(Francisco Kjolseth | The Salt Lake Tribune) Super heated waters bubble to the surface on Thursday, Oct. 6, 2022, on the Bear River near Preston, Idaho, the site of the Bear River Massacre in which a village of Shoshone were attacked in 1863 and experienced the largest slaughter of Indigenous people in the nation’s history. Recently the Shoshone acquired the site with plans to turn it into a place of healing.
(Francisco Kjolseth | The Salt Lake Tribune) Super heated waters bubble to the surface on Thursday, Oct. 6, 2022, on the Bear River near Preston, Idaho, the site of the Bear River Massacre in which a village of Shoshone were attacked in 1863 and experienced the largest slaughter of Indigenous people in the nation’s history. Recently the Shoshone acquired the site with plans to turn it into a place of healing.

The Northwestern Shoshone are prioritizing restoration of Battle Creek, which runs through one of the bloodiest sites in U.S. history.

Preston, Idaho • Steam rose from a sacred hot spring where it meets the slow-flowing Bear River, even on a warm sunny October afternoon with a hint of sulfur in the air.

The confluence of spring and river marks the spot where Shoshone families wintered for hundreds of years, shielded by bluffs and protected by the willows and cedars that once grew on embankments. The scorching-hot geothermal spring meant there was always flowing water, even in subzero temperatures. The vapor that wafted where it bubbled from the earth reminded them of their exhales, visible in the frigid air. They called the site “Sowo Gahni,” or “breath from lungs.”

“That’s what that water represents,” said Rios Pacheco, Northwestern Shoshone spiritual leader, “the breath of life.”

But on a cold and bloody day more than 150 years ago, many lives were lost at the site and a centuries-old tradition was shattered at what became known as the Bear River Massacre.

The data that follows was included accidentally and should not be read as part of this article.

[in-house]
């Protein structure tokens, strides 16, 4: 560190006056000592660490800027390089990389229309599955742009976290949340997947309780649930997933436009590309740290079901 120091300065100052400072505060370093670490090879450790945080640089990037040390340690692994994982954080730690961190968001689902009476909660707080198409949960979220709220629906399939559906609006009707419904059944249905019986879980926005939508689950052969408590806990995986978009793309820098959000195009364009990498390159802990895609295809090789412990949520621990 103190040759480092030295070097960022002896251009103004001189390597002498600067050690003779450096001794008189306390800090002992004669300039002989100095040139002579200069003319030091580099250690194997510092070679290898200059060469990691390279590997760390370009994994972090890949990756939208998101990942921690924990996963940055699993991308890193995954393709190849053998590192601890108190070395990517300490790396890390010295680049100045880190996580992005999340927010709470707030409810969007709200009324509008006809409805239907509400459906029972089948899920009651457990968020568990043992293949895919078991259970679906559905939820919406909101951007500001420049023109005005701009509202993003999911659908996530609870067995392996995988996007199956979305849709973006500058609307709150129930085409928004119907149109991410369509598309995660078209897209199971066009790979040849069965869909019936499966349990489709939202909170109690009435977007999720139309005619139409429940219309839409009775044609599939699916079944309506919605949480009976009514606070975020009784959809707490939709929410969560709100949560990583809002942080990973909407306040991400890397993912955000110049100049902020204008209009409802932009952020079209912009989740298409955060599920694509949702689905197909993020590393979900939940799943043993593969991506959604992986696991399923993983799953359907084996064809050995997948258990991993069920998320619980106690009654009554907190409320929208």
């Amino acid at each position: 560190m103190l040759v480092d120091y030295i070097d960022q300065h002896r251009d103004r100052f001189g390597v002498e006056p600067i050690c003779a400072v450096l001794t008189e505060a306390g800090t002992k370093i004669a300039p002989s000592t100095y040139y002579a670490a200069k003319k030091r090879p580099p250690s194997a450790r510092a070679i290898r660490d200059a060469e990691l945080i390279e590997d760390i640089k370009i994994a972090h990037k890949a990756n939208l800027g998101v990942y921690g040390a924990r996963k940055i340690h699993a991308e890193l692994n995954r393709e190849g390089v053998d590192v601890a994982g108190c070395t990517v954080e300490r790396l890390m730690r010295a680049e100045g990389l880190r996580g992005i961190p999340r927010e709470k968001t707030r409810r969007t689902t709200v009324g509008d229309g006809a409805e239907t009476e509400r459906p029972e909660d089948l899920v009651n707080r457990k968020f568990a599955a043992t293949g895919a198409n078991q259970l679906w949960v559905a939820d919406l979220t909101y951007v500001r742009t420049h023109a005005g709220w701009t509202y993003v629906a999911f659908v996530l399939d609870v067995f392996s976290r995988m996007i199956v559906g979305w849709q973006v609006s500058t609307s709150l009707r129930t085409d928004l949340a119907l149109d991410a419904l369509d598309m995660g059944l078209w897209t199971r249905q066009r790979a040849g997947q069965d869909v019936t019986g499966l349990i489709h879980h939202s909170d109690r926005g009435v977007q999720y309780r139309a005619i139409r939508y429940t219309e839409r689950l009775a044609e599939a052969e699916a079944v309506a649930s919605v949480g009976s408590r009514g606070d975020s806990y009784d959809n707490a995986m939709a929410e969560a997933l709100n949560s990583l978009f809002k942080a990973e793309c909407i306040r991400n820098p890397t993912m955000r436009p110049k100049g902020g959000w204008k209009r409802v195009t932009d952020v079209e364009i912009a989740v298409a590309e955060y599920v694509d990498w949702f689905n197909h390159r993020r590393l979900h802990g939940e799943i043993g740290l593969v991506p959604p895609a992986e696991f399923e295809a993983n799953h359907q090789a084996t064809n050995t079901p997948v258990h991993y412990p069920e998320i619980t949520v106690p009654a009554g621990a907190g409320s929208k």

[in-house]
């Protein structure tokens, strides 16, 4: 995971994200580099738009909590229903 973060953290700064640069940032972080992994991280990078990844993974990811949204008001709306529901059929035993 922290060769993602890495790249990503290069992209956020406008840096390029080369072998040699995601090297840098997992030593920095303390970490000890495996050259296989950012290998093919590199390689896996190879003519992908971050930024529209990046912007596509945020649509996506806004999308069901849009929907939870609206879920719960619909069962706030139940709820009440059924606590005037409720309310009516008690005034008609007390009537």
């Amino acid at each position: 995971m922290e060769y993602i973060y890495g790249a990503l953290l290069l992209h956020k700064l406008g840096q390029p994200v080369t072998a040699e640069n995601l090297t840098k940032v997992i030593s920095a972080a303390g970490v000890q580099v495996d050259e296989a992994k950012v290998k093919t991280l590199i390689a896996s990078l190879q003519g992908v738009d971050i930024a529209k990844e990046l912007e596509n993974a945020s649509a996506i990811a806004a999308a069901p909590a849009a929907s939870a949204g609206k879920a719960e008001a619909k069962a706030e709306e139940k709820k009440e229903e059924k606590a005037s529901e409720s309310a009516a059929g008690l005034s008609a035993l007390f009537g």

The event was so traumatic that the Shoshone abandoned the site, only occasionally gathering years later to mourn and remember. But in 2018, their descendants bought and reclaimed their old wintering grounds, including a portion where a stream now called “Battle Creek” flows through it. They’re at work transforming it into a place of environmental and cultural healing.

“We’re recognizing the water today and recognizing the water before,” Pacheco said during a tour of the property in northern Cache Valley, just over the Idaho border. “... Water can give you life. Water can take life. And we all know that.”

On Jan. 29, 1863, Pacheco recounted, a group of U.S. soldiers assembled in the river valley near where he stood. They gunned down and slaughtered hundreds of his ancestors in one of the largest slayings of Indigenous people in North American history.

Women and children hid among willow thickets in an effort to evade the attack, Pacheco said. Some drowned their own infants, afraid their wails would reveal their location. Other tribal members jumped into the freezing Bear River in an attempt to escape, knowing if they could make it to the warm mineral waters they might have a chance to survive.

But “this is not a place of mourning. It’s a place of revitalizing,” Pacheco said. “We’re going to revitalize the water. At the same time, we’re revitalizing our people.”